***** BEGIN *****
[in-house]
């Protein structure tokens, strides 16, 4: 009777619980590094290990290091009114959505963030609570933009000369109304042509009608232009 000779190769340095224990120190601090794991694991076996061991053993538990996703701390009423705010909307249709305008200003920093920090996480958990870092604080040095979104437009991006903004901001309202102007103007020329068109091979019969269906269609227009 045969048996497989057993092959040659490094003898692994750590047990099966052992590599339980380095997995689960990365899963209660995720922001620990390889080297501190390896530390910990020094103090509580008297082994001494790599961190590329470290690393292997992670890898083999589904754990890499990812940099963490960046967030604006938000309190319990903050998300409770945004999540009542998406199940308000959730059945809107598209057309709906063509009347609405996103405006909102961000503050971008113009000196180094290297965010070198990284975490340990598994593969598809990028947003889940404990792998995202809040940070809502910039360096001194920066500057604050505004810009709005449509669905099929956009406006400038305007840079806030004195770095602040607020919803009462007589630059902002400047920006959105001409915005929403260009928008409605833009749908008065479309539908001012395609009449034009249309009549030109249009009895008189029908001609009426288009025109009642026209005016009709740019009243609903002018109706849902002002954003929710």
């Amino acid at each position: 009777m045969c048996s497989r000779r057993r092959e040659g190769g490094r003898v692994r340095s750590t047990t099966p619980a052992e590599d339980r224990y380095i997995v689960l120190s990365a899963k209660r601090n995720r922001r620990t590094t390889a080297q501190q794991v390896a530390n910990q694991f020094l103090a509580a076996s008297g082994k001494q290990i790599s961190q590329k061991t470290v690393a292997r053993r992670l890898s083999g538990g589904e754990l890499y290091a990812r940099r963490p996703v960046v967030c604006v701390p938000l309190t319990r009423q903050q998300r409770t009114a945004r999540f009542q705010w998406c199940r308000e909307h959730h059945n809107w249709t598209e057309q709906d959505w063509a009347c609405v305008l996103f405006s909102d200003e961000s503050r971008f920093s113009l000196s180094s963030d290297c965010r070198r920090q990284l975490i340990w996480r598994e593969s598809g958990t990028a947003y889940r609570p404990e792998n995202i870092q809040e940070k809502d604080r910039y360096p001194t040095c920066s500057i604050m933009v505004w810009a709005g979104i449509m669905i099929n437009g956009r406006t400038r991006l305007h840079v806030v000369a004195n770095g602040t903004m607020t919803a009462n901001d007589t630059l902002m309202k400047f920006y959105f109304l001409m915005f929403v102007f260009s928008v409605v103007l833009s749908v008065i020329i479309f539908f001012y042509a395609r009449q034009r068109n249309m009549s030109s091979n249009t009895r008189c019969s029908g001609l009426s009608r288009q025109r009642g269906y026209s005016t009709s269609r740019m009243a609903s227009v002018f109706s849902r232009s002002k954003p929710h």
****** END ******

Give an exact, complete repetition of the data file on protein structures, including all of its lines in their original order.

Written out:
[in-house]
């Protein structure tokens, strides 16, 4: 009777619980590094290990290091009114959505963030609570933009000369109304042509009608232009 000779190769340095224990120190601090794991694991076996061991053993538990996703701390009423705010909307249709305008200003920093920090996480958990870092604080040095979104437009991006903004901001309202102007103007020329068109091979019969269906269609227009 045969048996497989057993092959040659490094003898692994750590047990099966052992590599339980380095997995689960990365899963209660995720922001620990390889080297501190390896530390910990020094103090509580008297082994001494790599961190590329470290690393292997992670890898083999589904754990890499990812940099963490960046967030604006938000309190319990903050998300409770945004999540009542998406199940308000959730059945809107598209057309709906063509009347609405996103405006909102961000503050971008113009000196180094290297965010070198990284975490340990598994593969598809990028947003889940404990792998995202809040940070809502910039360096001194920066500057604050505004810009709005449509669905099929956009406006400038305007840079806030004195770095602040607020919803009462007589630059902002400047920006959105001409915005929403260009928008409605833009749908008065479309539908001012395609009449034009249309009549030109249009009895008189029908001609009426288009025109009642026209005016009709740019009243609903002018109706849902002002954003929710």
């Amino acid at each position: 009777m045969c048996s497989r000779r057993r092959e040659g190769g490094r003898v692994r340095s750590t047990t099966p619980a052992e590599d339980r224990y380095i997995v689960l120190s990365a899963k209660r601090n995720r922001r620990t590094t390889a080297q501190q794991v390896a530390n910990q694991f020094l103090a509580a076996s008297g082994k001494q290990i790599s961190q590329k061991t470290v690393a292997r053993r992670l890898s083999g538990g589904e754990l890499y290091a990812r940099r963490p996703v960046v967030c604006v701390p938000l309190t319990r009423q903050q998300r409770t009114a945004r999540f009542q705010w998406c199940r308000e909307h959730h059945n809107w249709t598209e057309q709906d959505w063509a009347c609405v305008l996103f405006s909102d200003e961000s503050r971008f920093s113009l000196s180094s963030d290297c965010r070198r920090q990284l975490i340990w996480r598994e593969s598809g958990t990028a947003y889940r609570p404990e792998n995202i870092q809040e940070k809502d604080r910039y360096p001194t040095c920066s500057i604050m933009v505004w810009a709005g979104i449509m669905i099929n437009g956009r406006t400038r991006l305007h840079v806030v000369a004195n770095g602040t903004m607020t919803a009462n901001d007589t630059l902002m309202k400047f920006y959105f109304l001409m915005f929403v102007f260009s928008v409605v103007l833009s749908v008065i020329i479309f539908f001012y042509a395609r009449q034009r068109n249309m009549s030109s091979n249009t009895r008189c019969s029908g001609l009426s009608r288009q025109r009642g269906y026209s005016t009709s269609r740019m009243a609903s227009v002018f109706s849902r232009s002002k954003p929710h």